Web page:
It’s Time for a Course Correction on Trade Policy
In the 1980s Canada departed from its uniquely multilateral focus on trade policy and embraced bilateralism. It made sense at the time. The Uruguay Round of multilateral trade negotiations was proceeding very slowly given its complexity and large number of participating countries. Since Canada’s main objective within each multilateral round was to secure better access to our main market, the U.S., we could do that more quickly and efficiently with a bilateral agreement and, as a bonus, obtain preferential access to the U.S. while the multilateral system caught up.
The U.S. had already taken up bilateralism in a big way, signing agreements with many of its smaller trading partners. Indeed, the implicit American strategy was to set up a hub and spoke system with the U.S. as the hub, enjoying preferential access to multiple markets at the expense of those other countries’ access to each others’ markets. This was the big country game, emulated by the EU.
Unfortunately, for small market countries like Canada, bilateralism becomes less attractive over time as it will always be a spoke in an entangled world of bilateral deals, with the constant erosion of preferences. Further, the more such deals, each with slightly different rules, e.g. on rules of origin, the more difficult it is for businesses to navigate in decision-making on for increasingly complex global value chains.
Our best hope at the time was to expand on the bilateral agreement with the U.S. into a hemispheric trading bloc. The addition of Mexico into NAFTA was an important defensive achievement for Canada in heading off a bilateral U.S.-Mexico arrangement that would have impaired Canadian access. However, subsequent negotiations on a Free Trade of the Americas Agreement came to naught when Brazil and Argentina ultimately decided that they preferred to be big fish in the smaller Mercosur pond.
With the Doha Round of multilateral trade negotiations also suffering from fatal sclerosis, Canada settled-in to a second best strategy of bilateralism, initially with many small trading partners, and eventually with more important ones like South Korea and the EU.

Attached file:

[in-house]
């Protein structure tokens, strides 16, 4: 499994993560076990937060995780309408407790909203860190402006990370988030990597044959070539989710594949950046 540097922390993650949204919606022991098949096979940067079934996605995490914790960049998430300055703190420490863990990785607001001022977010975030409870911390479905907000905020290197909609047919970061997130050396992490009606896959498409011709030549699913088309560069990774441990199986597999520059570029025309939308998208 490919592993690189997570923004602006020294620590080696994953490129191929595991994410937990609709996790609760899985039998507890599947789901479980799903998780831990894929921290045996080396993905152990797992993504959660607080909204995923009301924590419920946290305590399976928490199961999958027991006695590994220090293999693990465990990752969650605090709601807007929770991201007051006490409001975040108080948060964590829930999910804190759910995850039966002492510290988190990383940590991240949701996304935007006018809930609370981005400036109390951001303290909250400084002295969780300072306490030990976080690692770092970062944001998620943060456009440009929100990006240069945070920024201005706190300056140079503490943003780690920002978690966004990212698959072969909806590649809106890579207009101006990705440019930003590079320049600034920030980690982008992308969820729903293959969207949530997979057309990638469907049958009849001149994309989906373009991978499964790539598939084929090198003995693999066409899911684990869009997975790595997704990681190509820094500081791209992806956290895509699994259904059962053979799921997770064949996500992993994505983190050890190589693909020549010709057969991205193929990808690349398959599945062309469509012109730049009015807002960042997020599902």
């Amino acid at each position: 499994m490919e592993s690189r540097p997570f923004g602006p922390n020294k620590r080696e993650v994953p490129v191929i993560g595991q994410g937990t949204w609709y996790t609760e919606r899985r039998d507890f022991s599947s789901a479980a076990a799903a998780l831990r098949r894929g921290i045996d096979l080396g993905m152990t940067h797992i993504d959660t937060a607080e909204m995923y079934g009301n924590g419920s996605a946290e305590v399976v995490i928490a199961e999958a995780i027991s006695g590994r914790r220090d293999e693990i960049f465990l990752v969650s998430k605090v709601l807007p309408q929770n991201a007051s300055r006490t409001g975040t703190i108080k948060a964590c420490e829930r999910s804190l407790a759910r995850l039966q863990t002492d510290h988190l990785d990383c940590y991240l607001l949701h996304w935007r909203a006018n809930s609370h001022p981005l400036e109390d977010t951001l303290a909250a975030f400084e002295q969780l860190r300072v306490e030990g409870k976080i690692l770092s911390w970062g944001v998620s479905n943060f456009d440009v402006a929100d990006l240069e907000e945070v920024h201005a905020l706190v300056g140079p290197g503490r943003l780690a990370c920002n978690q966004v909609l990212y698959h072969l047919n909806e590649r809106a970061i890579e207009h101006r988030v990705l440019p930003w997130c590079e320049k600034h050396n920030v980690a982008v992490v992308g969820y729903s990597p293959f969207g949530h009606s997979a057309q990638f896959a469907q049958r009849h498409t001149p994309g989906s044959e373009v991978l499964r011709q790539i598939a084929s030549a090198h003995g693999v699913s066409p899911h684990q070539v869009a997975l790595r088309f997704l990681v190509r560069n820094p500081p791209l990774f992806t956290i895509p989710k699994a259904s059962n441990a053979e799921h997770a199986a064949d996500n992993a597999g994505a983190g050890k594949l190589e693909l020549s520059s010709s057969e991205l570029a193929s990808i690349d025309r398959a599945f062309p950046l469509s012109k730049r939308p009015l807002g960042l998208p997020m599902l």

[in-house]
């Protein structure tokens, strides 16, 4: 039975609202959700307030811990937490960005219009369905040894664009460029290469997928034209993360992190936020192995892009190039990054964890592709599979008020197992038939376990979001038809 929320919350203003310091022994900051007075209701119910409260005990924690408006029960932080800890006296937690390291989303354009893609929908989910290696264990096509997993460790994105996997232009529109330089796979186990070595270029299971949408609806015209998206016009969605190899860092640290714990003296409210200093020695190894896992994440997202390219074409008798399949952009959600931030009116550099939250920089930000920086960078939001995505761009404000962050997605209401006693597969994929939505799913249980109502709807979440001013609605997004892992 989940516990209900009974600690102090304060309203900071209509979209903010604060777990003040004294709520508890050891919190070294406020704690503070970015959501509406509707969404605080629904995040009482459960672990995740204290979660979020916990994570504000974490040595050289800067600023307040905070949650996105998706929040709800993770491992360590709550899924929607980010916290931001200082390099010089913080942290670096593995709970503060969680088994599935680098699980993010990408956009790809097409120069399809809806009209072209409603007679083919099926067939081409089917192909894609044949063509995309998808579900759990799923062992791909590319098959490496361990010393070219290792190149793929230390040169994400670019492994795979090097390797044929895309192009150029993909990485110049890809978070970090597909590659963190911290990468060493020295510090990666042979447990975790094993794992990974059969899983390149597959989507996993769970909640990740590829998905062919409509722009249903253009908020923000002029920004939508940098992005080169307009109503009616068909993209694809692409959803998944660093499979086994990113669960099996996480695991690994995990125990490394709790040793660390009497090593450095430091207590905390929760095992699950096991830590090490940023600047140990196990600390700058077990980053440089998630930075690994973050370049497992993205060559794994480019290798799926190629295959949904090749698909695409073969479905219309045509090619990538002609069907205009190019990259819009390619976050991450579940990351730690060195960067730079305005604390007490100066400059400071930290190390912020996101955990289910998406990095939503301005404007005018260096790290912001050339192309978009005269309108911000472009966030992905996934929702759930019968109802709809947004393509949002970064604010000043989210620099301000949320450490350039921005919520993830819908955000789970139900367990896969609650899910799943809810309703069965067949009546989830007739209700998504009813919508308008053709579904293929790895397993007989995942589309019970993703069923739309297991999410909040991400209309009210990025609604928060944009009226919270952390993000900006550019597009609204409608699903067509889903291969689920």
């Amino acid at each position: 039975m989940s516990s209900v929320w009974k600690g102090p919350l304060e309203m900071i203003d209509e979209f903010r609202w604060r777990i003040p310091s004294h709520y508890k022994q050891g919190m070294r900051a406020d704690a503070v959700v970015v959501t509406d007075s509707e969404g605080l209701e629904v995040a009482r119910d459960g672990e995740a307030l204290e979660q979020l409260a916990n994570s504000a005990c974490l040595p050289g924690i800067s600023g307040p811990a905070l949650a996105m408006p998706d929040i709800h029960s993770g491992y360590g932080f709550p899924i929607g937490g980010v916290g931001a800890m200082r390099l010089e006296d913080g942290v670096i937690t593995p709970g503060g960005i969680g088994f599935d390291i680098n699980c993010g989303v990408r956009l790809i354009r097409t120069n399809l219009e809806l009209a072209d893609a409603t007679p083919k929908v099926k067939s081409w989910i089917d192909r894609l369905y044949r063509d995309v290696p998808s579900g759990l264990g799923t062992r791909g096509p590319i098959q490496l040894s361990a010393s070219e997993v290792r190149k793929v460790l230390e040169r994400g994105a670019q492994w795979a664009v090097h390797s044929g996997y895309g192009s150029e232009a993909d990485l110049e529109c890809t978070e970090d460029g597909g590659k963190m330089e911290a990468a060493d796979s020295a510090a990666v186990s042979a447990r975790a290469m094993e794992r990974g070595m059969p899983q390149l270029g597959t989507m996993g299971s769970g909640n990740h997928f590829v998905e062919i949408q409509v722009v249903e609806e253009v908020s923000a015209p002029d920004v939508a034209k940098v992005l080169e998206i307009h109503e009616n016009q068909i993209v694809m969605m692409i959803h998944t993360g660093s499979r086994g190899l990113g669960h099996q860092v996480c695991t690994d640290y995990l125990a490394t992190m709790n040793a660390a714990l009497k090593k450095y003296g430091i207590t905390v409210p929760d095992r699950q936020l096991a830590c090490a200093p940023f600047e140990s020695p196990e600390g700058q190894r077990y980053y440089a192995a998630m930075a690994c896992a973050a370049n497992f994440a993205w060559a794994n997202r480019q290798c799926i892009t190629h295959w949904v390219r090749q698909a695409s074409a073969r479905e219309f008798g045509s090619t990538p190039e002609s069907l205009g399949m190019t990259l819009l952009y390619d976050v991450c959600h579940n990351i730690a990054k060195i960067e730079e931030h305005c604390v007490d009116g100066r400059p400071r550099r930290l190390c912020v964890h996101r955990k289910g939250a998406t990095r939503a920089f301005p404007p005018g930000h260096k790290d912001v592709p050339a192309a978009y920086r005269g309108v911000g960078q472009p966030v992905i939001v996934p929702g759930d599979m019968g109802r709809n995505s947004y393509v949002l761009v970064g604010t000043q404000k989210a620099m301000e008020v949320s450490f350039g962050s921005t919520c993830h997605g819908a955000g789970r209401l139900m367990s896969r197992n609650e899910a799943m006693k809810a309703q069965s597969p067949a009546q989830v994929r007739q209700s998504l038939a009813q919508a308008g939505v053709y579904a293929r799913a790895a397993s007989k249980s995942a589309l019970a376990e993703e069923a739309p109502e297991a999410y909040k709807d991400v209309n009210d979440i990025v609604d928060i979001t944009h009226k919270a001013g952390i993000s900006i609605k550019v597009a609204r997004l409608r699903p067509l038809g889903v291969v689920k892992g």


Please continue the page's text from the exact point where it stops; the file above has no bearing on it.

We were also latecomers to the recently concluded Trans Pacific Partnership (TPP), an important decision if it goes ahead because Canada would enjoy equal access to the markets of participating countries, including Japan, one of our largest trading partners. Further, TPP is a step in the right direction, away from the blatant distortions of rampant bilateralism to the reduced distortions of plurilateralism.
Where we go from here on trade policy depends largely on the outcome of two recent agreements – the Comprehensive Economic and Trade Agreement (CETA) with the EU and the TPP. Unfortunately, Canada is mainly a bystander in ratification decisions.
Should both agreements come into force, Canada will then have good, secure access to the markets of most major trading partners, with the notable exception of China and possibly the UK. On the other hand, if one or both of those agreements founder, where does that leave us?
In those circumstances, the obvious initiatives would be bilateral agreements with the UK and Japan as priorities. Dealing bilaterally with China on ‘free trade’ is problematic for many reasons.
A more fruitful strategic approach for Canada may be to return full circle to multilateralism, but not the multilateralism as it was practiced under Doha – too many parties with divergent interests on too many issues.
Indeed, it is fair to say that if the difficult trade issues of the 20th century (e.g. agriculture) cannot be negotiated by the whole international community, then that is even more the case for the critical trade issues of the 21st century – services, investment, IP, competition, regulatory cooperation, security.
It should not be beyond the capacity of ‘the willing and able’ to devise a process for dealing multilaterally with these 21st century issues. Indeed, even though the U.S. has made some efforts in this regard, its leadership is arguably suspect. That would provide Canada, the ‘honest broker’, (after all, we punched above our weight in decades past as members of the ‘Quad’ – U.S., EU, Japan, Canada) with an opportunity.
There are important precedents: e.g. the Agreement on Government Procurement in the WTO adhered to by about half the member states and the WTO Trade in Services Agreement (TiSA) initiative involving 25 members.
It would not be beyond the ken of the like-minded to develop a more bundled approach for a 21st century agenda that goes beyond existing services, investment and IP disciplines and/or an agenda to rationalize the myriad of bilateral and plurilateral undertakings into a new multilateral agreement, taking the most liberal undertakings as the standard.
It may be too soon to define with any precision the way forward given the uncertainties surrounding the U.S. election cycle, Brexit, TPP and CETA implementation. It is not too early, however, to re-open the trade policy discourse with a view to developing a strategy for when the air finally clears.
Executive Fellow, The School of Public Policy